Equip young people for the future

April 15, 2024 22:04

In late February, the inaugural flight of an air taxi from Shenzhen Shekou Cruise Homeport to Zhuhai Jiuzhou Port took only 20 minutes with an estimated one-way ticket price of 200 to 300 yuan per person. This saves 160 minutes compared with land journeys, and is expected to bring a more comfortable, time-saving and affordable air mobility mode to the population of the Greater Bay Area.

This low-altitude flight of manned or unmanned aerial vehicles can drive a comprehensive economic evolution in urban mobility, which is called low-altitude economy in the Mainland. It has a wide range of application scenarios. In addition to carrying people for commuting, tourism, and aerial photography, cargo delivery such as logistics, medical disaster relief, or surveying and mapping, environmental monitoring and traffic diversion decisions are just the prominent ones. Consulting firm McKinsey estimates that at least 60,000 new air taxi pilots will be needed by 2028.

From driverless cars, artificial intelligence, the metaverse, virtual assets to the current low-altitude economy, the evolution of technology has produced many expectations awaited by the public. At the same time, Hong Kong not only shoulders the mission of becoming an international I&T hub, but also plays the role of "super-connector" and "super value-adder", and has to complement each other's advantages in cooperation with the Mainland provinces and municipalities. As an educator, I, like many parents, sometimes feel anxious about too many expectations.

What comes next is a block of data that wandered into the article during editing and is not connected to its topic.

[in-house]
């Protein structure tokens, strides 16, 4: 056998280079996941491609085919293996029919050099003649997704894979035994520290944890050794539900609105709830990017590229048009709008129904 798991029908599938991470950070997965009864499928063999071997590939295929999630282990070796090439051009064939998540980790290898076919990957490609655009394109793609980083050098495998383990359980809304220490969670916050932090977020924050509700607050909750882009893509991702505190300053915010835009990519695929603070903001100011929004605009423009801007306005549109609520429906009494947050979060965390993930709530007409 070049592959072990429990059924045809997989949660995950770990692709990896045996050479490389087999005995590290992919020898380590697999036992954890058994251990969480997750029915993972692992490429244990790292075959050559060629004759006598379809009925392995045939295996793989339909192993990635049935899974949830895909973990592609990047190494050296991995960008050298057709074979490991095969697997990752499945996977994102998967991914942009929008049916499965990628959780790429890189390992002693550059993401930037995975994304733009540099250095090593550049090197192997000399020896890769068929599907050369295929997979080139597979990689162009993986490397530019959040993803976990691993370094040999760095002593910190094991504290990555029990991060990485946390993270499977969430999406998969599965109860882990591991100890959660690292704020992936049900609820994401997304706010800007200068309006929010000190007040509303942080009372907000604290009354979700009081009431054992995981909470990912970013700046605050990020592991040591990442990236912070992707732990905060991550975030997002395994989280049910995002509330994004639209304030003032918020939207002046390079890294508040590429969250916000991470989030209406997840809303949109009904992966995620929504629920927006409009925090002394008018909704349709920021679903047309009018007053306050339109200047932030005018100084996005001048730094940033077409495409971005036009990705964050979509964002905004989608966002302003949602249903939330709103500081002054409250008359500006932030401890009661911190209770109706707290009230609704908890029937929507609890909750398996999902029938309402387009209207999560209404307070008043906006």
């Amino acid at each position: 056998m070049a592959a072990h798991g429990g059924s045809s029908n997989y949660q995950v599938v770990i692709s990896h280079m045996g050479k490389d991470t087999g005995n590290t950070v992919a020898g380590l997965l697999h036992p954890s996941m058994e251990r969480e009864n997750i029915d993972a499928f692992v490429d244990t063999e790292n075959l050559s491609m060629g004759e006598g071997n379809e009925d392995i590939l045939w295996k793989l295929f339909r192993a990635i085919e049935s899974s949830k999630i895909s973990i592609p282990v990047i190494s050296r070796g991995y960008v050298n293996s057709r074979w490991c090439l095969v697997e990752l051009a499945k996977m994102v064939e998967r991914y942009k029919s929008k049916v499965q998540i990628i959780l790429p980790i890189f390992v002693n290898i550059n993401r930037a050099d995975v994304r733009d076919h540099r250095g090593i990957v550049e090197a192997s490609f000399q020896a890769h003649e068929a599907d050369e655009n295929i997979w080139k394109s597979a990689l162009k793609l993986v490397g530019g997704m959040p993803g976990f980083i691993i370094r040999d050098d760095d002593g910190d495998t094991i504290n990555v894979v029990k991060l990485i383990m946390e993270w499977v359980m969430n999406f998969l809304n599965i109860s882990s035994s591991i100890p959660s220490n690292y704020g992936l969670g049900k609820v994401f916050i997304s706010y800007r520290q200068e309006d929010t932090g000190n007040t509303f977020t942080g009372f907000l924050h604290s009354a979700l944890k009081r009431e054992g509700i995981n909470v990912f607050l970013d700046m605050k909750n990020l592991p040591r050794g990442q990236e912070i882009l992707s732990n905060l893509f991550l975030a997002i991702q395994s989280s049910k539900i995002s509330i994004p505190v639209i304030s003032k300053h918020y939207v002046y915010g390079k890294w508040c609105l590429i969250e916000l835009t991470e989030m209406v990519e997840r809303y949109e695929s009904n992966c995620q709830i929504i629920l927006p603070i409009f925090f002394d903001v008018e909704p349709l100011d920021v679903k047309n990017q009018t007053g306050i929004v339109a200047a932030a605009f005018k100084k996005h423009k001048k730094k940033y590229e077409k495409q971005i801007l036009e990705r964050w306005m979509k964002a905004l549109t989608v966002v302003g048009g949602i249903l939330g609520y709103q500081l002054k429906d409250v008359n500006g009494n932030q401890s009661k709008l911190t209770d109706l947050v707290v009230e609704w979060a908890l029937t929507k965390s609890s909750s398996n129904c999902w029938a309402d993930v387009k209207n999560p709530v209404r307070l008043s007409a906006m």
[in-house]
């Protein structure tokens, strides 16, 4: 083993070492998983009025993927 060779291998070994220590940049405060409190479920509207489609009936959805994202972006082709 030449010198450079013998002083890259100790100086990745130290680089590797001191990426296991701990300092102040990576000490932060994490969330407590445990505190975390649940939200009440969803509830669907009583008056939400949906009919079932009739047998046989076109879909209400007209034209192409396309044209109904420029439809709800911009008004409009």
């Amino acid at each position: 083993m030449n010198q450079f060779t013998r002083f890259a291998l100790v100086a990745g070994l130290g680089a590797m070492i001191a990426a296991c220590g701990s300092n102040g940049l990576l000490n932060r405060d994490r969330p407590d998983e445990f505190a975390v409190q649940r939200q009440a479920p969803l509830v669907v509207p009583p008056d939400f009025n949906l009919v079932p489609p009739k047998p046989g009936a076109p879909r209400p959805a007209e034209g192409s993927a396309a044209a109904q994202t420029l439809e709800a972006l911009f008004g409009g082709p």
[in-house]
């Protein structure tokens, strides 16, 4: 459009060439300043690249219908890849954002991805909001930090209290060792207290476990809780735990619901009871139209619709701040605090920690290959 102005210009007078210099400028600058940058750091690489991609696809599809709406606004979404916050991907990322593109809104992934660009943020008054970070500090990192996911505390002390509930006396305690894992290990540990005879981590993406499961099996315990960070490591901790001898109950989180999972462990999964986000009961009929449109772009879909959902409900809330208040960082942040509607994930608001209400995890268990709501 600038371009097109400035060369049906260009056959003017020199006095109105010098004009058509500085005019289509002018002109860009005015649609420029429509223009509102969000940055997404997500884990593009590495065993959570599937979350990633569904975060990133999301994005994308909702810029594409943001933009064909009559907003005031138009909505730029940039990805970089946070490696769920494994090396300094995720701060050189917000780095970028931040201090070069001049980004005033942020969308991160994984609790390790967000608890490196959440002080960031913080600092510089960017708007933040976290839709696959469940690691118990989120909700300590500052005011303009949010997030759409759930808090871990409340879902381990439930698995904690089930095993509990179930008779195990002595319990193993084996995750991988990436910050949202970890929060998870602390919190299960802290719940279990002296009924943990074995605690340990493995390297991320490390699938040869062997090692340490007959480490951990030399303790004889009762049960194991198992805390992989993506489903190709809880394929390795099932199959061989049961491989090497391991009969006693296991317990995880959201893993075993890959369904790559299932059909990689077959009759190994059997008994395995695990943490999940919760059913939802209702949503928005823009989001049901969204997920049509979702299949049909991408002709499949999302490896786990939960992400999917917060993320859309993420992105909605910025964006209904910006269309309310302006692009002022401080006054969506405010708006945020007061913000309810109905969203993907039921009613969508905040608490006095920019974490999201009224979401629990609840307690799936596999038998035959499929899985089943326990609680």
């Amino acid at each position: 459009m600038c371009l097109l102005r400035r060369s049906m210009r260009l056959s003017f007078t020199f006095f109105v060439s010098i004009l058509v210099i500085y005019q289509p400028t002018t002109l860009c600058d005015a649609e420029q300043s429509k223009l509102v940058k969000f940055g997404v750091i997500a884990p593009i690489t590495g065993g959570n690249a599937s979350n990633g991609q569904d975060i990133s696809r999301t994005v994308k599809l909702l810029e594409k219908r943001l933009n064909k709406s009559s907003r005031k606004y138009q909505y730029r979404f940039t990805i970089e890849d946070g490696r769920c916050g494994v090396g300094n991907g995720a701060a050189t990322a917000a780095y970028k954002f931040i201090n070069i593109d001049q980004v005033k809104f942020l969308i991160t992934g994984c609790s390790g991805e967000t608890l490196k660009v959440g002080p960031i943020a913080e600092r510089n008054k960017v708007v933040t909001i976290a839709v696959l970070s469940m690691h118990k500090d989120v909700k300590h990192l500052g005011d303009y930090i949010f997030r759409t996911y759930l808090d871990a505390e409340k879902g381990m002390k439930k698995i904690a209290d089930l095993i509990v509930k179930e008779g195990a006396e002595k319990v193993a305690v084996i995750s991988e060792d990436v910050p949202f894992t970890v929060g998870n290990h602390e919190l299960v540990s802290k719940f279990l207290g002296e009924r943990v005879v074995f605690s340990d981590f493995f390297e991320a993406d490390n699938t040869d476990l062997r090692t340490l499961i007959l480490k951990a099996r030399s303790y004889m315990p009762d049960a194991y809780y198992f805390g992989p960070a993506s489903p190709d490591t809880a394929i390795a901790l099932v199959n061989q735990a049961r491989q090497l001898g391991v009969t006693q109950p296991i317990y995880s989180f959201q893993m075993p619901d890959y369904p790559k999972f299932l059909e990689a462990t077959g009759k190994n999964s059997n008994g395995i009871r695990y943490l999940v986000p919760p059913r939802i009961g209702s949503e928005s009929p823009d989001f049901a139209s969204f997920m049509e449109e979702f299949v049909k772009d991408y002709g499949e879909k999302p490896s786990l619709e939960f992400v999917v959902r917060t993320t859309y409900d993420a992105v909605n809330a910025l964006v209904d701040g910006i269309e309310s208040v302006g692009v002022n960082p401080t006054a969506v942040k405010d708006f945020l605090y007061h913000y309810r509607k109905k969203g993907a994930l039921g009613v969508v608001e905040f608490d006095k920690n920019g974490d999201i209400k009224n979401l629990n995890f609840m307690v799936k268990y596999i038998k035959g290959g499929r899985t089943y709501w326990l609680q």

But I firmly believe that we should return to the basics, and the ability to solve real-life problems is eternal, and the ability to analyse problems is a prerequisite. As 80% of data is estimated to be location-centric, geospatial intelligence becomes essential. This is why I started to promote geographic information system (GIS) more than 20 years ago, because it combines spatial geography knowledge, statistics, mathematics and modelling. This advanced tool allows us to integrate different formats of information (such as text, data, LiDAR/point cloud, videos, and more), and can be analysed and visualised on a map to enable people to grasp the situation quickly. It has helped many governments and enterprises to make better decisions.

At the same time, it is very important to equip the younger generation to meet the challenges of smart city development and actively expand the new economy, so I think it is crucial for young people to learn GIS to uplift their analytical ability. In 2015, I started to promote GIS to local primary and secondary school students with a programme called Map in Learning allowing students to use ArcGIS Online, a professional GIS software, for free. Today, more than 200 schools have participated and nearly 2,000 teachers and students have been trained. Since 2017, we have held the annual Esri Young Scholars Award to encourage tertiary students to analyse topics of their choice using GIS; and in 2022, we established the first GIS Academy in Hong Kong to gather and nurture talents.

In today's rapidly changing and often dizzying world, more people need to be good at data analytics and geospatial awareness. Therefore, I hope that the education authorities will incorporate GIS into STEAM (science, technology, engineering, arts, mathematics) as soon as possible, so as to enrich the problem-solving skills of young people, expand the local smart talent pool, and work together to build an advanced smart city.

Adjunct Professor, Department of Computer Science, Faculty of Engineering; Department of Geography, Faculty of Social Sciences; and Faculty of Architecture, The University of Hong Kong